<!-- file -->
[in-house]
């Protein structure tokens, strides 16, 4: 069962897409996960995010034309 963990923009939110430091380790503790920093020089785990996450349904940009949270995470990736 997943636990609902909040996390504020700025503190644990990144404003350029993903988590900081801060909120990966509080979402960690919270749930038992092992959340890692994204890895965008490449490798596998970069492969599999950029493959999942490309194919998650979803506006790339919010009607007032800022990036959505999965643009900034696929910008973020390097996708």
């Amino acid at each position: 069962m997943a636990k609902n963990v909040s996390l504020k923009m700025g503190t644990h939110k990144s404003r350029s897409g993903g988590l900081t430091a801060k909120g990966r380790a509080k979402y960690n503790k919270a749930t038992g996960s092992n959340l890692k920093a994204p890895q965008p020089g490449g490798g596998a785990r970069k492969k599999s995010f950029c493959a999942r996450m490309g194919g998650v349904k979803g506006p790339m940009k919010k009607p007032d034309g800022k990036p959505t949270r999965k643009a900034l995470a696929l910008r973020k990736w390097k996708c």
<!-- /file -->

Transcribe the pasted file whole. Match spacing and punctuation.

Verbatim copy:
[in-house]
């Protein structure tokens, strides 16, 4: 069962897409996960995010034309 963990923009939110430091380790503790920093020089785990996450349904940009949270995470990736 997943636990609902909040996390504020700025503190644990990144404003350029993903988590900081801060909120990966509080979402960690919270749930038992092992959340890692994204890895965008490449490798596998970069492969599999950029493959999942490309194919998650979803506006790339919010009607007032800022990036959505999965643009900034696929910008973020390097996708």
């Amino acid at each position: 069962m997943a636990k609902n963990v909040s996390l504020k923009m700025g503190t644990h939110k990144s404003r350029s897409g993903g988590l900081t430091a801060k909120g990966r380790a509080k979402y960690n503790k919270a749930t038992g996960s092992n959340l890692k920093a994204p890895q965008p020089g490449g490798g596998a785990r970069k492969k599999s995010f950029c493959a999942r996450m490309g194919g998650v349904k979803g506006p790339m940009k919010k009607p007032d034309g800022k990036p959505t949270r999965k643009a900034l995470a696929l910008r973020k990736w390097k996708c």